Sunday, August 21, 2011

Married spirituality

Recovering from wedding fever
Months before my son’s wedding, people began asking me if I had my dress. I didn’t. I began to worry about my dress. I woke up at night, worrying about this dress that I didn’t have. I was succumbing to wedding fever, a condition of temporary craziness that grips women involved with wedding planning.

A good self-talking to (“Relax, it’s only a dress”) and a plan of action (“Go shopping”) put things back into perspective. When I finally went shopping for the dress two months before the event (which seemed like plenty of time to me), I discovered these sorts of special occasion dresses are typically ordered a minimum of three months in advance. ("Has everyone gone mad?" I wondered. "All these dresses, and I can't buy one off the rack?")

The wedding industry: form over substance
Weddings have become an industry, an economic driver of small proportions. Put the word “wedding” in front of something, and the price escalates. According to the website for Weddingbells magazine, there will be 156, 920 weddings this year in Canada at an average cost of $23,330. That’s an astounding 3,660,943,600!

Weddings are not only costly; the planning is time consuming, and for some, becomes a feverish obsession. Most of the planning focuses on the external elements that make the party special.

The wedding industry promotes form over substance. The goal for the wedding day is to transform everything. Decorations transform ordinary venues into magical places of beauty. Bridal gowns transform brides into princesses. Tuxedos, dresses and up-dos transform members of the bridal party into red carpet celebrities.

The ceremony, which should be the main event, plays second fiddle to the buzz of the party. This is obvious in the Weddingbells budget estimate. The estimate accounts for items such as the bridal gown, flowers, venue, cake, photography, videography, wedding bands, transportation, wedding favors, and DJ’s. Tellingly, there is no mention of a minister (religious or civil), church, or organist.

Towards a spirituality of marriage
All this leads me to wonder, are we, as a society losing sight of what weddings celebrate? 

To balance the obsessive craziness of wedding planning, couples and their families need to rediscover a spirituality of marriage. This is particularly important when 25% of first marriages end in divorce within 10 years.

A spirituality of marriage, whether in the religious or civil sphere, begins with pondering the meaning of the marriage vows, which are remarkably similar in both types of ceremonies. Through their vows, the couple freely gift themselves to each other. They promise to honor one another, care for one another in sickness and in health, and to forsake all others for the duration of their lives.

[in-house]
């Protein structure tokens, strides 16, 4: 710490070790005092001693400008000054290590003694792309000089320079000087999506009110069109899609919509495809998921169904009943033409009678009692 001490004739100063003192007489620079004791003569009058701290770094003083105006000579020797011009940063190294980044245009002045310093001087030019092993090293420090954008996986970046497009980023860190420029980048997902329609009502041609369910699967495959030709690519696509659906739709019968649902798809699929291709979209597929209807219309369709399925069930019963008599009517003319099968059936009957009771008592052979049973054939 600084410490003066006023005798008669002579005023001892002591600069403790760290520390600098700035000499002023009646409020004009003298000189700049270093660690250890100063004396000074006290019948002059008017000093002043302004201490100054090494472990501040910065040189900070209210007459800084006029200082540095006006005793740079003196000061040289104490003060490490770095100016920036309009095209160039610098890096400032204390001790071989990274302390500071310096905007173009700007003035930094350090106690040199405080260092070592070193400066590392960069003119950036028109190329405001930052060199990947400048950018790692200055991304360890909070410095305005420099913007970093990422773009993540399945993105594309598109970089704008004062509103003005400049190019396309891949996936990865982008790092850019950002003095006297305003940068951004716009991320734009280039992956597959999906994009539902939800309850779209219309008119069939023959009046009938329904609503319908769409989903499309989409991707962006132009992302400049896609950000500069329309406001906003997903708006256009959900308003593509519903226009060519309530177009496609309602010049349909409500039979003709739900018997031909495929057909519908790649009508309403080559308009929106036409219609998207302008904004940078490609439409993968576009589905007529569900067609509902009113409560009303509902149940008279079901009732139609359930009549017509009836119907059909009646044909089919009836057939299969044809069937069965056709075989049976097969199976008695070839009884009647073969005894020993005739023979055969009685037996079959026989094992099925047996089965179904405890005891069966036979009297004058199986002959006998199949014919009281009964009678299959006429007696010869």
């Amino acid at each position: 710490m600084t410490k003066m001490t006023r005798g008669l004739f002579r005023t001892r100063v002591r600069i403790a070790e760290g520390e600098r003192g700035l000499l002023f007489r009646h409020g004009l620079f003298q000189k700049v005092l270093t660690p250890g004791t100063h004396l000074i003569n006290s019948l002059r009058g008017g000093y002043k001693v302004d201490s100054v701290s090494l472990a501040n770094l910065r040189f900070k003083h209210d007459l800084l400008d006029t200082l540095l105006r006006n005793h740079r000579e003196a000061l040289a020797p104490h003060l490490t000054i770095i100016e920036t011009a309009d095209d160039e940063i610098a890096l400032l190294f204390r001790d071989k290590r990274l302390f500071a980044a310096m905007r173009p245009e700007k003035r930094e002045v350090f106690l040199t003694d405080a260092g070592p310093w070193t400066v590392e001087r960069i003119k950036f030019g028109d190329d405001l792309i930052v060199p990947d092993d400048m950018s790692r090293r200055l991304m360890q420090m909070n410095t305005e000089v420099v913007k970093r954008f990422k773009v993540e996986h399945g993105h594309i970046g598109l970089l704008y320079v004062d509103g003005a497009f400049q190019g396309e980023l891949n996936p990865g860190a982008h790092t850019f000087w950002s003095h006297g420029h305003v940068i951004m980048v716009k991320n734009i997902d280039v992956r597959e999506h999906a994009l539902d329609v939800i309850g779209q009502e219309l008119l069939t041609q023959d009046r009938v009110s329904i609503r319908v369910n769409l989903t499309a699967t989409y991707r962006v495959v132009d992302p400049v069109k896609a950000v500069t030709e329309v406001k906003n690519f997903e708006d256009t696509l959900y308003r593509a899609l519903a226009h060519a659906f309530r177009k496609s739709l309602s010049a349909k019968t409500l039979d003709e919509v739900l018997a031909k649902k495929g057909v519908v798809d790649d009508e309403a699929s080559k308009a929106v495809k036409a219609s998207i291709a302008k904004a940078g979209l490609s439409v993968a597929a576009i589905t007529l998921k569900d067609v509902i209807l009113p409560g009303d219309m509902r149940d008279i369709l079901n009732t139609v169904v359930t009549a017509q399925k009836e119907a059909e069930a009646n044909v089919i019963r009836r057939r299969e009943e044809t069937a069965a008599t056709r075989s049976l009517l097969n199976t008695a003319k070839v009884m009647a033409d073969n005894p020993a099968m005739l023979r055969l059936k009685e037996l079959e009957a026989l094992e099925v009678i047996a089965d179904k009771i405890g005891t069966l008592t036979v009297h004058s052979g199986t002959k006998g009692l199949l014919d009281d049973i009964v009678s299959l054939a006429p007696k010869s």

Married spirituality, and this may seem odd, looks like the Paschal mystery of Jesus, which is the experience of transformation through suffering, death and resurrection.

Dying to self to create a communion of persons
Marriage is the willingness to give your life for the one you love. Most of us will never have to physically die for our spouse. To create a life-giving marriage, both spouses have to die to the human tendency to focus on the self.

Marriage involves subduing the ego, liberating the self from the desire to be right, to control, to be dominant and to dominate. A spirituality of marriage places a premium on serving, rather than on being served.

Marriage welcomes the process of transformation. The self-centered “I” becomes the unified “we.” Two separate individuals become a communion of persons. Because life is full of daily annoyances that have the potential to create friction in a relationship, the process of transformation is ongoing throughout the life of a marriage.

The transforming experience of marriage takes effort. It’s not unlike planning for the party. A venue for a wedding is transformed for a day, and decorating it requires creative vision. The effect can be magical.

Creating a communion of persons, a “we” from two separate “I’s”, is magical, but it is not magic. It is a challenge for both spouses to accept. Both must embrace a spirituality of transformation from moment to moment, every day, year after year after year. Then, regardless of life’s ups and downs, the spouses share the joy of loving and being loved.

The love nurtured in marriage reaches out to family, friends, and the community. It calls the spouses outward to transform their world into a more loving and just society.

Wedding parties are fun, but the ceremony is the moment of significance. With the exchange of vows, two people commit themselves to becoming one in body, mind and spirit. The spiritual aspect of this union will be critical to the success of the body-mind relationship.

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